She had sent the note to a small group of senior marketing leaders. Her idea was for an aggressive, leader-driven approach to advance gender equality within the company. I was highly impressed, but not surprised. Sarah is a remarkably thoughtful, intelligent and bold individual.
But beyond the idea itself, I couldn't stop thinking about the initial note that she sent from her phone. She wanted to send it to the executive group before she could start second guessing herself. The words "chicken out" implied that the idea was provocative enough to cause at least a little discomfort and fear of failure—essential ingredients for any market-moving idea today.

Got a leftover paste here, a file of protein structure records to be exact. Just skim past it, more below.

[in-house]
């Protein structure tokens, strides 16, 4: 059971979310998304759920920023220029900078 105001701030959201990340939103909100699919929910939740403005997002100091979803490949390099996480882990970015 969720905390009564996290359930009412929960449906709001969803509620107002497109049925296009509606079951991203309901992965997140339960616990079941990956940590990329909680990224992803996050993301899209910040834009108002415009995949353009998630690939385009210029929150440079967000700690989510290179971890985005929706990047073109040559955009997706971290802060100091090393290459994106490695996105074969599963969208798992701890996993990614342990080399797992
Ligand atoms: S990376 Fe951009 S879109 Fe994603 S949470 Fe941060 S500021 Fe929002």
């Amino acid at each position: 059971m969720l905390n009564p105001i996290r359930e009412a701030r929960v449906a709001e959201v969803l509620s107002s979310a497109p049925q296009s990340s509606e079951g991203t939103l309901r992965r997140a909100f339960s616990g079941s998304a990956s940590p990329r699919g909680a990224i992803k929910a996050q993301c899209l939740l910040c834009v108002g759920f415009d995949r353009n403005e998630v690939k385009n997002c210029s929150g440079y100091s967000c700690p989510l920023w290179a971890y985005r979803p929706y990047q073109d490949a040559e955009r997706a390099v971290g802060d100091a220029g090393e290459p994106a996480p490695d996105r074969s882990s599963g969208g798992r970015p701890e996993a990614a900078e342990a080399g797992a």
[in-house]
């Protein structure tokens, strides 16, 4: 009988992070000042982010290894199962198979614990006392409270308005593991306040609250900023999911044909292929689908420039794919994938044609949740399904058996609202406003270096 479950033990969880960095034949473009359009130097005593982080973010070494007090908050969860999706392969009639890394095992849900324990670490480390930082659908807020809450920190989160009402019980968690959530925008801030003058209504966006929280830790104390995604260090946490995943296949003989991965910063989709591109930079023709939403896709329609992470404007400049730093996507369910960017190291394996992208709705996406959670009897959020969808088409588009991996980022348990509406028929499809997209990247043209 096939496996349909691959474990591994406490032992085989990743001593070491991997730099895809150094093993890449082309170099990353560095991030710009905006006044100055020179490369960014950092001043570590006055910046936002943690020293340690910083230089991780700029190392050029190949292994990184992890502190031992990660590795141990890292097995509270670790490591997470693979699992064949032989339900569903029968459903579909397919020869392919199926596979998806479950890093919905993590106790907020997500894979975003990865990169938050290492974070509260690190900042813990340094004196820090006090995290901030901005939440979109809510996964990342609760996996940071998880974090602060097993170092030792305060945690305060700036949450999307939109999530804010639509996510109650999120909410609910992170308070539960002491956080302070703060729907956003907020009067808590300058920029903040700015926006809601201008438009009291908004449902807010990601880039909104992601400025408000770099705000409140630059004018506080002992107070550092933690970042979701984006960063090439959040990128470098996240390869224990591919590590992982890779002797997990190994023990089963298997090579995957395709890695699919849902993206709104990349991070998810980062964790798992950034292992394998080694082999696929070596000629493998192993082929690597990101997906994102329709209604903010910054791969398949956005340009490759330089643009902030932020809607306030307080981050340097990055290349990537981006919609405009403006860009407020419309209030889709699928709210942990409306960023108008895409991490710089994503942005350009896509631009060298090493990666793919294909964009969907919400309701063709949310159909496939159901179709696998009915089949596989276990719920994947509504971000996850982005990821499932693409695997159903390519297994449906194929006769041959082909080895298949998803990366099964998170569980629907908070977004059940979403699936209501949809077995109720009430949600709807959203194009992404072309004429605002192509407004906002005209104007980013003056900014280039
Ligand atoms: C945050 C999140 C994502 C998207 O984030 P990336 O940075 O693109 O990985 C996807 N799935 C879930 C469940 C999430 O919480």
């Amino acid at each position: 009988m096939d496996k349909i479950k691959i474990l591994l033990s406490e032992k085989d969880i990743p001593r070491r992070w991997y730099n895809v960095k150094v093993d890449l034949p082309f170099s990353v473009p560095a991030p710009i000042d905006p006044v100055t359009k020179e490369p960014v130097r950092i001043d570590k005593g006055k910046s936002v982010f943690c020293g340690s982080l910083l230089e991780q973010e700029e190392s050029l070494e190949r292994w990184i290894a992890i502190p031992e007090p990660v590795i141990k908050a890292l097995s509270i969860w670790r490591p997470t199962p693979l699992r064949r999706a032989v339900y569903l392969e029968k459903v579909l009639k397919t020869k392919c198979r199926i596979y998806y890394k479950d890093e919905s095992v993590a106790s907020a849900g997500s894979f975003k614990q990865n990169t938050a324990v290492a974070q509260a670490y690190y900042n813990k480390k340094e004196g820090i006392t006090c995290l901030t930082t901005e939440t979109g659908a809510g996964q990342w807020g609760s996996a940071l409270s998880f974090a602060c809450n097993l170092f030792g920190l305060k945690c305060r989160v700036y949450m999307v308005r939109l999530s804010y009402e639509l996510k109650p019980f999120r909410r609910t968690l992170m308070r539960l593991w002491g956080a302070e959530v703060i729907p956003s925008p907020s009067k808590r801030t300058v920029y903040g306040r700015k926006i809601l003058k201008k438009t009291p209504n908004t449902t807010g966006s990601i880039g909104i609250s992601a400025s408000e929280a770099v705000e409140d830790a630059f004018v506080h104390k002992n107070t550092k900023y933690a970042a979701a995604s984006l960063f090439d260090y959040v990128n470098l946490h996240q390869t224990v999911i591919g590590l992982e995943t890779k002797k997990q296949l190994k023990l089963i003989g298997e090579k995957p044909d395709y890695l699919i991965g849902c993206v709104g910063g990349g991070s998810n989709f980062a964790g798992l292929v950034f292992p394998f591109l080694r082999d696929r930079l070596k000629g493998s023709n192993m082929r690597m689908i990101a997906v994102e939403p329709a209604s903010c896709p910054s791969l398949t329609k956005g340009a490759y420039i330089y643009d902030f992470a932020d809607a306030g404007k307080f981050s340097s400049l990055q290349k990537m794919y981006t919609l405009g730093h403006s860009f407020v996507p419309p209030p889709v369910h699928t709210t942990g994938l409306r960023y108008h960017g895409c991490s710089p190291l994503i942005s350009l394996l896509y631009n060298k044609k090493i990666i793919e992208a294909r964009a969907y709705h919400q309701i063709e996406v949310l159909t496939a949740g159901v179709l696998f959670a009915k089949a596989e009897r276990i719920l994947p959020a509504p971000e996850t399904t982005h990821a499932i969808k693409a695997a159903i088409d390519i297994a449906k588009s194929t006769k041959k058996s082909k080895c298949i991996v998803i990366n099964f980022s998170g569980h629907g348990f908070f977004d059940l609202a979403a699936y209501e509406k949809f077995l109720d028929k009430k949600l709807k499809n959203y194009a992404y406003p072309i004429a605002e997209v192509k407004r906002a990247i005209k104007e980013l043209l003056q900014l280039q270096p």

Every company with its eyes open recognizes the need for an innovation pipeline. Given that need, a company is in serious trouble if its marketers — the creative heart of the organization — aren't driving innovative ideas daily.
So, the question arises: What's the recipe for creating ideas bold enough to make us a little nervous and plentiful enough to fill an innovation pipeline? And after we come up with them, how do we make sure that our teams are courageous enough to share them?
The more I thought about the situation, the more I came back to one simple answer: music. Looking back at the most innovative ideas I've had throughout my own career, it occurred to me that every one of them came to me while I was listening to music. Whether combined with endorphins released during exercise, played during a car ride to work, or listened to during rare, uninterrupted work-time, if the music was pumping, then the ideas were flowing.
By Frank Crowson, Guitar Center